Herbal supplement users, in addition to being loyal, are also higher-volume users, too, French said. The average supplement user takes about 3 supplements a day while consumers who say they use herbal supplements take an average of 4.8.
“There are some in this room who will say, ‘That’s not very much. I take 15 a day,’ ” French told a breakfast meeting of the American Herbal Products Association last week in Anaheim, CA. “But you have to understand this is the average consumer and for them, five supplements a day on top of the other things they are doing is quite a lot. Identifying themselves as herbal supplement users was the No. 1 predictor in how many overall supplements they are taking.”
French spoke on the state of the herbal products market at the organiztion’s annual breakfast meeting. His talk was a mixture of good news and sobering statistics, but underpinned by the strong commitment that characterizes herbal product users.
Depressed launch activity
As far as the new launches have played out, the economic downturn has had a profound and lasting effect, French said. New herbal supplement launches peaked at 319 in 2008 and were still above 300 in 2009 as launches set in motion before the financial collapse went forward. By contrast, only 106 such products were launched in 2013, but the trend line in the 2010-13 time frame has been positive.
“We are down to about 100 new product launches per year, but the trend line is fine,” French said. “You have to balance that with some good news, and that is that it appears that a lot of those new launches have been successful.”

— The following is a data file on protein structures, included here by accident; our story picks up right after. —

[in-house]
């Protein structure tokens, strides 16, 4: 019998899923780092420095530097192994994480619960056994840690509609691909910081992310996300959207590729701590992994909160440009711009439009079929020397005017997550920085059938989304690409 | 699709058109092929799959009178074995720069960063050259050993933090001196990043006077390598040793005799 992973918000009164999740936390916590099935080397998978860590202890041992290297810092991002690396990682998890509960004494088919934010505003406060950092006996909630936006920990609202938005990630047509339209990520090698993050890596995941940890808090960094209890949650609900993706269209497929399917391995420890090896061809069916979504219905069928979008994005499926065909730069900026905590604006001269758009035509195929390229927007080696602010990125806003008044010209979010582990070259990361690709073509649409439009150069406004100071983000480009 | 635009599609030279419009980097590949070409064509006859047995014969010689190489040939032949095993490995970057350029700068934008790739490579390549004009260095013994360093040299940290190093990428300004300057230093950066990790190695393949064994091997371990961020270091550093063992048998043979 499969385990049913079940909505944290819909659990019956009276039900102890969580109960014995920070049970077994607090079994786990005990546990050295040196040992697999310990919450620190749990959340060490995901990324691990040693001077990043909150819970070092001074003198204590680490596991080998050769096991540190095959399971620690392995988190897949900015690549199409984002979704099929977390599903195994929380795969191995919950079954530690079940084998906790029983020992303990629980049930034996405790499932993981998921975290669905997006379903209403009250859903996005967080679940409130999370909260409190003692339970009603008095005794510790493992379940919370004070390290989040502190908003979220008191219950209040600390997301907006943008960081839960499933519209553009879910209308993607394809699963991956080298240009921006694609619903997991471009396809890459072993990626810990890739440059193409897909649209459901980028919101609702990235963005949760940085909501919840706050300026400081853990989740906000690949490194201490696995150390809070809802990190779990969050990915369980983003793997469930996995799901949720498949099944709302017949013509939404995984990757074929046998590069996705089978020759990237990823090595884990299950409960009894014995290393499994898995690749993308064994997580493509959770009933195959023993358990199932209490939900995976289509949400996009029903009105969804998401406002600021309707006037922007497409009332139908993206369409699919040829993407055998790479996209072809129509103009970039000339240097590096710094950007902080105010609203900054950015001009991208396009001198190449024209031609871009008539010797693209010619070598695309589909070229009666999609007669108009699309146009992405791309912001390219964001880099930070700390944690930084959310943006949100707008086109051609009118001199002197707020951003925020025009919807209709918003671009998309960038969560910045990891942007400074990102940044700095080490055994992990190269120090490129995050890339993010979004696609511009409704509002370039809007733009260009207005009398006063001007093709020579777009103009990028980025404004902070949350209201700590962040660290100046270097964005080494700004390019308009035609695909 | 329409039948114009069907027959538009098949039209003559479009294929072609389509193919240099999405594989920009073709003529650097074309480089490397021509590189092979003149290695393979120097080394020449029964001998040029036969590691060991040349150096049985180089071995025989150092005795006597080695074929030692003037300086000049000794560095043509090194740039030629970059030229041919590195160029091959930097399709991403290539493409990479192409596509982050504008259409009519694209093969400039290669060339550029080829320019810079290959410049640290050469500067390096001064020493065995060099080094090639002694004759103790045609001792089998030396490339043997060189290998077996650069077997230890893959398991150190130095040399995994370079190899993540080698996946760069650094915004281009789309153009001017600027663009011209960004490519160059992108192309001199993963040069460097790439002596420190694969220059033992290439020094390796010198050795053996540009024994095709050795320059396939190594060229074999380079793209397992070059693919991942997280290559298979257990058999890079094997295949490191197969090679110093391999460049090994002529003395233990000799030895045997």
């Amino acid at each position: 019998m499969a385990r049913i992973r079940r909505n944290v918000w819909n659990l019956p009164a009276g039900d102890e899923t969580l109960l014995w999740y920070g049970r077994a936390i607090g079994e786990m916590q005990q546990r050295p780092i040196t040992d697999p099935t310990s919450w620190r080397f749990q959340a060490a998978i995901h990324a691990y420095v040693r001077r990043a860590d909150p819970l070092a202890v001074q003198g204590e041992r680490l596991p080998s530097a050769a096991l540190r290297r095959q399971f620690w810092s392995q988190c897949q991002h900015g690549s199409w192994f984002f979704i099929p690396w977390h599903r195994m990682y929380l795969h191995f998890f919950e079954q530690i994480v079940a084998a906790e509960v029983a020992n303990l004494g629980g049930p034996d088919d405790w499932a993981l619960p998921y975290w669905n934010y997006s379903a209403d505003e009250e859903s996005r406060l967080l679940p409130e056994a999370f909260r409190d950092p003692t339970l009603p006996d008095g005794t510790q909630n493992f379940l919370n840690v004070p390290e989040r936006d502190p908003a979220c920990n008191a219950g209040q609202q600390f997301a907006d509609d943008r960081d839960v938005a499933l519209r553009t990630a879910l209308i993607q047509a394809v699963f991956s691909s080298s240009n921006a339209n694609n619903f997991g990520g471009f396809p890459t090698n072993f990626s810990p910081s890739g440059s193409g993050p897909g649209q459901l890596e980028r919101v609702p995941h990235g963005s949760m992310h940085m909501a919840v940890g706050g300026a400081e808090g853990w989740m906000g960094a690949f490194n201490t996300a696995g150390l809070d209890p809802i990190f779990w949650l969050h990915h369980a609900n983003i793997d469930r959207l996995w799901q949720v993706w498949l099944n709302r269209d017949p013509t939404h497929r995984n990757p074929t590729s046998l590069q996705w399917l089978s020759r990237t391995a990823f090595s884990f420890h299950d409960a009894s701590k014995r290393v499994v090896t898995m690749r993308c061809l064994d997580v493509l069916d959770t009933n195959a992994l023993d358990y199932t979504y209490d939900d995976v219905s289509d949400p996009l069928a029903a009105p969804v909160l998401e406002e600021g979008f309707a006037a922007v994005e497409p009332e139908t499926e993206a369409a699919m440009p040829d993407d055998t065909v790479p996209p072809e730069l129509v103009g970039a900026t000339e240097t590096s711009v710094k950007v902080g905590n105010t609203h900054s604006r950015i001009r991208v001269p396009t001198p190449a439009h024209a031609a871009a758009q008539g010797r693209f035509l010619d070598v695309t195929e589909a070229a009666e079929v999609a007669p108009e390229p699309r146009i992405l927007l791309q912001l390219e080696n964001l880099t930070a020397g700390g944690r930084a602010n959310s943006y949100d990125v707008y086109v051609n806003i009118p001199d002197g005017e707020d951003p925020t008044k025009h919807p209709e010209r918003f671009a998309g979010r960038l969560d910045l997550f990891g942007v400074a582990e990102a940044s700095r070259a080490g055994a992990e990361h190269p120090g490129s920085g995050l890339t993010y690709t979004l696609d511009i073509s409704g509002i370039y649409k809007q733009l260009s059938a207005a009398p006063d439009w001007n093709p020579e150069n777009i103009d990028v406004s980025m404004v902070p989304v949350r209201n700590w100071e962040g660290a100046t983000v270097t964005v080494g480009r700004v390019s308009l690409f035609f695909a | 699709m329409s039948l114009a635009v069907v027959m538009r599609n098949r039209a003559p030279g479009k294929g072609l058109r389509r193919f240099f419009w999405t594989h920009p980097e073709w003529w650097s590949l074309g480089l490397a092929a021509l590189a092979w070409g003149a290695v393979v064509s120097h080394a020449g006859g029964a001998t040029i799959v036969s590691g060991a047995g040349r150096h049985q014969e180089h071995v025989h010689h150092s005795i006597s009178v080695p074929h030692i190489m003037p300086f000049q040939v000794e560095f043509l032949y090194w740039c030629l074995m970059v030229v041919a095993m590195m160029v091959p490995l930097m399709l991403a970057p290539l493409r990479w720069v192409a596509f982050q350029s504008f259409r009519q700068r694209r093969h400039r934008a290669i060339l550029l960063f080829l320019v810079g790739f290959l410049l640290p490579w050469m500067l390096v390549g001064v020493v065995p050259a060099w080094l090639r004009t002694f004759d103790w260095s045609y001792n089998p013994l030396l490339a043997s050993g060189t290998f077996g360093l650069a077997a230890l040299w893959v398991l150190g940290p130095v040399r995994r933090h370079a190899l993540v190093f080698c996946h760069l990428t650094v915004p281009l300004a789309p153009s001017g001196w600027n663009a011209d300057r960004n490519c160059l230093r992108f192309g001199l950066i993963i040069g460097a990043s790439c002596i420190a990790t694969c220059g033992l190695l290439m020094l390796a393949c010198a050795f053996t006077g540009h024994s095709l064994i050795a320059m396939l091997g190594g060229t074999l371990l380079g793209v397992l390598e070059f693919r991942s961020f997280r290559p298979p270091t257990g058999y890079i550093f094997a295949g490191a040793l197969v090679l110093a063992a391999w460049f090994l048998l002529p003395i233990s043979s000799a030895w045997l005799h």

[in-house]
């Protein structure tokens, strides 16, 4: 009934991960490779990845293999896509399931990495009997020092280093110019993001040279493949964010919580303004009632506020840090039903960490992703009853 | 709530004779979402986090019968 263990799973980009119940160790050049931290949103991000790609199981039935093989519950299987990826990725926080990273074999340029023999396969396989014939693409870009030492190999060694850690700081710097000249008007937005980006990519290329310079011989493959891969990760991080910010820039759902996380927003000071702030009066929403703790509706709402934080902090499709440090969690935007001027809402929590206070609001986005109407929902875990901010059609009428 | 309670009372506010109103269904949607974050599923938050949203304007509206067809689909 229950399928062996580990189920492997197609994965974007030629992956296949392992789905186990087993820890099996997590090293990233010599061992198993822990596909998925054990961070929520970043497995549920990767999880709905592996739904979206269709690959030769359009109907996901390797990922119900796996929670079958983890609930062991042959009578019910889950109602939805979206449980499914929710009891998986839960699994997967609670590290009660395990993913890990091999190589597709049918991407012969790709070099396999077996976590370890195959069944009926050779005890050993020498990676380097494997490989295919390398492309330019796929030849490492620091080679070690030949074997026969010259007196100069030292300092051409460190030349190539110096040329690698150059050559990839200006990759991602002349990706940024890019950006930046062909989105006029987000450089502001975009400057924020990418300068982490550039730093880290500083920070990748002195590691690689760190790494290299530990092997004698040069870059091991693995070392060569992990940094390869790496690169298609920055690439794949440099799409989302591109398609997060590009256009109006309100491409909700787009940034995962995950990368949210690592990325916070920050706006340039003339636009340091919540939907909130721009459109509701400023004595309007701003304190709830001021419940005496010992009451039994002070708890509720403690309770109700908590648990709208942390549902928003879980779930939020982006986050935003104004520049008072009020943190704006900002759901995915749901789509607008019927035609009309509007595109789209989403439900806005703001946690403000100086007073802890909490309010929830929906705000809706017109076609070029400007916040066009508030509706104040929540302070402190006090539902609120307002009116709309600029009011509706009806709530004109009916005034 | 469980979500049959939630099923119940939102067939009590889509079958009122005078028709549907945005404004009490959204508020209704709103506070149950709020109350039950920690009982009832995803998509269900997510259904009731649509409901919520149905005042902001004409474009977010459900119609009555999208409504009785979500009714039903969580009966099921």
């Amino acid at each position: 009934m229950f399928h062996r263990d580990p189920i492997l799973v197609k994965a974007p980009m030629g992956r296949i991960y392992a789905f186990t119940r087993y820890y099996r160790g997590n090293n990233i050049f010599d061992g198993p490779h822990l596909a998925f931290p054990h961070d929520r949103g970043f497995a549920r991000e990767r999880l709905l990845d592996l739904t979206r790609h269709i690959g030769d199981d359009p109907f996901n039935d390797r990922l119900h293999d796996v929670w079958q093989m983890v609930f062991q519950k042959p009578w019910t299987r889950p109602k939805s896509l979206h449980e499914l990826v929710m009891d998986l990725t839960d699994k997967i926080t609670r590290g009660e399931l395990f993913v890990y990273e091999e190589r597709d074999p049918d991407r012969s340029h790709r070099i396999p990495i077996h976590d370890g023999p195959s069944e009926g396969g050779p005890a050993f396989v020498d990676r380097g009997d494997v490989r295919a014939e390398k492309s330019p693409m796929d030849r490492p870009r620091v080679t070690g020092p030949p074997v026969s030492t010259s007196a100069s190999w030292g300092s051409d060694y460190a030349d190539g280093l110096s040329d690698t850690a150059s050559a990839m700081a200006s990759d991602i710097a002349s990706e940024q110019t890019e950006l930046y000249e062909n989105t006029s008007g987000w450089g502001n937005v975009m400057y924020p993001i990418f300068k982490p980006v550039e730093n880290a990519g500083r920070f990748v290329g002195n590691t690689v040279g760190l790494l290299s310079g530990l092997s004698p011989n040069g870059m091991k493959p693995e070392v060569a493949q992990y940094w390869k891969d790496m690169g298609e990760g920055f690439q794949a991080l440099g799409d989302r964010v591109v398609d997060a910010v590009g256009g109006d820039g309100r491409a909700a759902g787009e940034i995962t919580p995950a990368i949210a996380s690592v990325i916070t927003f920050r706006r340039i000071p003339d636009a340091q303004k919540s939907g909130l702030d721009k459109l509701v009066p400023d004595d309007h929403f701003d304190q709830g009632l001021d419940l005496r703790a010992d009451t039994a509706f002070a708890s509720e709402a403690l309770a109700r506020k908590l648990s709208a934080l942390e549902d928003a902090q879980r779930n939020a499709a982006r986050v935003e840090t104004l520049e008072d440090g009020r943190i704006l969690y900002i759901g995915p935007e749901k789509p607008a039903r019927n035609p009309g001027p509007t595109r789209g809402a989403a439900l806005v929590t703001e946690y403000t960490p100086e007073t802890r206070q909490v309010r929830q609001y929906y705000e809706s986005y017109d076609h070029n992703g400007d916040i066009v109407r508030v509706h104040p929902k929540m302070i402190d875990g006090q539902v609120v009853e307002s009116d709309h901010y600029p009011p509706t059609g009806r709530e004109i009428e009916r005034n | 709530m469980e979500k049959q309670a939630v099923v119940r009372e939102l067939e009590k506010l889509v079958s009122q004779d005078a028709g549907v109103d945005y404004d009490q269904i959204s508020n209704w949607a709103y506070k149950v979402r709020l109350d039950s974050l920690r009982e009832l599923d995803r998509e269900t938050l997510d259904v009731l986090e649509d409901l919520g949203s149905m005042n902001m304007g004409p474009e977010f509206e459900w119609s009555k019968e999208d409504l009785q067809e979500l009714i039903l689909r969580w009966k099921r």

French said herbal supplement users continue to exhibit a high level of commitment. Data from 2013 show that 36 million US adults say they use herbal supplements, up 33% from 2011.
“Consumers continue to state that herbal supplements are a very important in how they maintain a healthy lifestyle,” French said.
Younger consumers are big believers
As far as how usage breaks down over age groups, French had very good news for the group as far as prospects for the future are concerned. Younger consumers are bigger believers in the safety and efficacy of herbs than are their elders.
“One reasons we are seeing higher usage among youger generation is that they are much more likely than older Americans to believe that herbs are safe and effective,” French said. According to NMI’s data, 40% of millenials say herbal supplements are very safe and 35% of them believe the products to be very effective. Those numbers for ‘matures’ are 19% and 8%, respectively, with an almost linear decline in those values from the youngest consuming groups to the oldest.
French said he continues to see strong opportunity for herbal supplements. The macro trend winds that fill the sector’s sails will blow ever stronger.
“This has also been driven by the increase in the cost of health care. There is a general trend toward more consumer-directed health care. Increasing co-pays are driving a whole range of consumer behavior. Add in the high cost of some drugs and concerns about pharma side effects,” he said.
“In our youth-centric society thre is a concern to hold back aging and to hold off on age-related health issues. And acquisition interest in the space from pharmaceutical and big CPG companies may drive further growth by providing more marketing dollars,” French said.